Area and Partial Length Spectrum Data (notes)

As of the date this is published, I'm still working on putting my thesis together. While I don't have a preprint to share my results with you yet, I wanted to give people an idea of what I've been working on, even if you haven't seen me give a talk.


I gave a talk on my research back in May. It was at the Midwest Dynamical Systems Early Career Conference. I've put my notes below, or you can have a look at a pdf here. Please feel free to email me if you have any questions or would like to chat about math!


The big idea here is that in the setting of negatively curved compact surfaces with Riemannian metrics, the lengths of the shortest closed curve in each homotopy class can give up quite a bit of information about the geometry. In this particular case, a comparison between those lengths on the same surface with two different metrics gives us a comparison between the area under those different metrics. What I've done is show that you don't need the length of every closed geodesic. In fact, you can throw out rather substantial sets as long as they don't grow too quickly! (Like all of the closed geodesics that don't self intersect.)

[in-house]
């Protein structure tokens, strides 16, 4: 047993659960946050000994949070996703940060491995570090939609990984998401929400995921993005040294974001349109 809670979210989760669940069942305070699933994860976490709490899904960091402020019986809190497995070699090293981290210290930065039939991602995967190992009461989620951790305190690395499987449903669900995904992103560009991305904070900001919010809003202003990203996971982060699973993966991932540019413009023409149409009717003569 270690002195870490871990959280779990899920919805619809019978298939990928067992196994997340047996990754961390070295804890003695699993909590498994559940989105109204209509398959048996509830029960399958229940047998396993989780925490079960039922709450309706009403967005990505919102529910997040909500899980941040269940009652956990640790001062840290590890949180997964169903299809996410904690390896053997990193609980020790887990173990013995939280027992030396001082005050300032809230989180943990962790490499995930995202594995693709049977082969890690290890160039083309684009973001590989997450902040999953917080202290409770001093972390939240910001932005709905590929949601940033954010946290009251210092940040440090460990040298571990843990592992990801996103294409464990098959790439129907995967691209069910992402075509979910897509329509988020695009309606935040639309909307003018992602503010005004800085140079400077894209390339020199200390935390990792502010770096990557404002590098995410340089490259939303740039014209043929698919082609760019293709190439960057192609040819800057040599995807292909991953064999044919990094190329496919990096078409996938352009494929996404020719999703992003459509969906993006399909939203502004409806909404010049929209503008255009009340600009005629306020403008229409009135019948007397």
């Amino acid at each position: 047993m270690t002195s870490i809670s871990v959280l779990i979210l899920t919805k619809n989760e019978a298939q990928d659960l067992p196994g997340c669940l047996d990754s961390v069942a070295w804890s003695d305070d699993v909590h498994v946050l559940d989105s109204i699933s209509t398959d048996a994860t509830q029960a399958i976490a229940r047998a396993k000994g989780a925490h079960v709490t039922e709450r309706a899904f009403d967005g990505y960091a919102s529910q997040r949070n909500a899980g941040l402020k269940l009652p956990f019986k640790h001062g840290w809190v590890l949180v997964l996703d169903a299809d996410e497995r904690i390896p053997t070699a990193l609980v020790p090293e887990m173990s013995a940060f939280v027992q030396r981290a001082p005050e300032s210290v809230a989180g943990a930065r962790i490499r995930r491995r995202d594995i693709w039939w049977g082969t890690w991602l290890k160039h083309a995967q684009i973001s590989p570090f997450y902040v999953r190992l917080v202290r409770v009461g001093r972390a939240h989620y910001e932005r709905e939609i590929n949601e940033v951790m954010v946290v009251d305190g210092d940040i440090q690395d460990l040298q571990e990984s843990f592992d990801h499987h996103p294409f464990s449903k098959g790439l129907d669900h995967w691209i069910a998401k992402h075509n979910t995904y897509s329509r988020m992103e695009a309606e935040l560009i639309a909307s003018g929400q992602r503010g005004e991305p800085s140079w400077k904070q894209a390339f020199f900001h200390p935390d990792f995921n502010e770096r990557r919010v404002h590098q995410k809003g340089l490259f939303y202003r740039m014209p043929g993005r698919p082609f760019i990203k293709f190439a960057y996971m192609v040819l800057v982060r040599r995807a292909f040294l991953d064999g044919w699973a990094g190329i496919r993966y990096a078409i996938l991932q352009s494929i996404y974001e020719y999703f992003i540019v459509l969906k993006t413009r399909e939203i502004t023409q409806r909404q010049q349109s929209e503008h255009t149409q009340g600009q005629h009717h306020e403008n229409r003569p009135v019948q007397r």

The theorems I reference by Croke and Dairbekov, and Otal are:

  • Christopher B. Croke and Nurlan S. Dairbekov, Lengths and volumes in Riemannian manifolds, Duke Mathematical Journal \125 (2004), no. 1, 1-14.

  • J.P. Otal, Le spectre marque des longueurs des surfaces a courbure negative, Annals of Mathematics 131 (1990), no. 1, 151-160.






I talk about the space of geodesics and the boundary at infinity in two blog posts:

The space of unoriented geodesics I

The space of unoriented geodesics II

I also talk about geodesic currents in these posts:

What's a geodesic current?

Another geodesic current




More on the specification property in this paper:

  • Karl Sigmund, On Dynamical Systems with the Specification Property, Transactions of of the American Mathematical Society 190 (1974), 285-289.


Again, if you'd rather look at this as a pdf, it's here!

© 2018 by Noelle Sawyer